Industry organizations like the American Apparel and Footwear Association are among those that have taken this position.

In a letter urging the California Assembly to oppose the current Garment Workers Protection Act, the AFOA said, “… there are elements of this bill that we support. However, the trademark guarantor provision, creating joint and separable liability, represents an extraordinary misunderstanding as to who is responsible for paying workers’ wages and will worsen the plight of garment workers by creating an exodus of brands from California. and subsequent job losses. This will only exacerbate the economic pressures causing the situation that the legislation aims to avoid. “

For Cline, the position is one that she believes doesn’t – or shouldn’t – represent a modern fashion industry.

“The idea that brands have no control over what goes on in factories is so outdated and frankly it’s embarrassing that an American association even takes that position,” she said. “These professional associations, which often reflexively publish statements in response to labor rights legislation, [that] does not really reflect the position of the industry.

While Patagonia, for its part, could not be immediately reached for confirmation, Cline said the brand – although it did not come out in favor of the SB 62 – told Remake, “We are not opposed to SB 62 and AAFA’s statement is not representative of our company’s position. Patagonia’s statement also appears on the Remake website.

Clarifying further to WWD on Wednesday, AAFA President and CEO Steve Lamar said, “We strongly support the adoption of an SB 62 that does not eliminate California as a competitive manufacturing hub. and responsible for the clothes. Unfortunately, a provision in SB 62, as currently drafted, would do just that. While the legislation contains many important reforms, the unsustainable joint liability provision – the only element of this bill that we opposed – would defeat those reforms, driving the clothing industry out of California and leading to the loss of good jobs in the state. Through our education and advocacy, securing and upholding strong labor rights and world-class working conditions in the United States and abroad are among AAFA’s highest priorities.

Bahl of Saitex argues the bill won’t kick him out of California, and he doesn’t think it should work that way for other brands, either.

This is part of Bahl’s commitment, when setting up manufacturing in Los Angeles following the start of Saitex’s supply chain operations in Vietnam, to go a bit against the grain of this which has often been the traditional practice upstream of the fashion business.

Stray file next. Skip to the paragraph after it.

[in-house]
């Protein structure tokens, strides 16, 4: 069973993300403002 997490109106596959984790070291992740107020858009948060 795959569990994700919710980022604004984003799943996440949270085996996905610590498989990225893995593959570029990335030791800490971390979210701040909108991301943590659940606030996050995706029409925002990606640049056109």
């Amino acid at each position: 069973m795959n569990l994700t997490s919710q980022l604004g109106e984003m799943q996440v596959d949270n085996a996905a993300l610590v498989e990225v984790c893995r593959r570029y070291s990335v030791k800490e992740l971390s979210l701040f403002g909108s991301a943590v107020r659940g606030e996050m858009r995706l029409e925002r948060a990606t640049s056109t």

“Factories have played the labor arbitrage card… and this has led to a lack of innovation,” he said. Using advanced technology and artificial intelligence to find new ways to make a pair of jeans, said Bahl, where producing 1,000 pairs of jeans a day in Vietnam requires 250 human workers, which in the Los Angeles plant takes between 100 and 125 people.

“We were able to reduce the footprint by 50%,” he said. “It allows us to be competitive even at $ 14, $ 15 an hour.”

Questions have arisen as to why brands are not taking a more public stand on the Garment Workers Protection Act, but those speaking believe the bill’s regulations could help secure workers’ wages. , prevent brands from exploiting the piece price and adopt a shared risk. , which some advocates see as fair.

“I wish it was true that there were only a handful of bad actors, but we know that Los Angeles salary theft is rampant,” Cline said, recalling a statistic that more than 80% of garment workers in Los Angeles were victims. Even the Garment Restitution Fund, which was created by the California legislature 20 years ago to pay wages where workers don’t get what they’re entitled to, is “inundated with hundreds of cases every year.”

“It’s often the California taxpayers who have to fill that fund and close these wage gaps owed to workers,” Cline said. “It really is just an outrageous system that these huge companies are not jointly responsible for the theft of wages.”

Additionally, regarding the benefits of the bill, Freiman de Reformation said the SB 62 regulations could help usher in “a new standard of compliance.”

“I think it could also re-establish California as an epicenter of ethical manufacturing,” she said.

Sources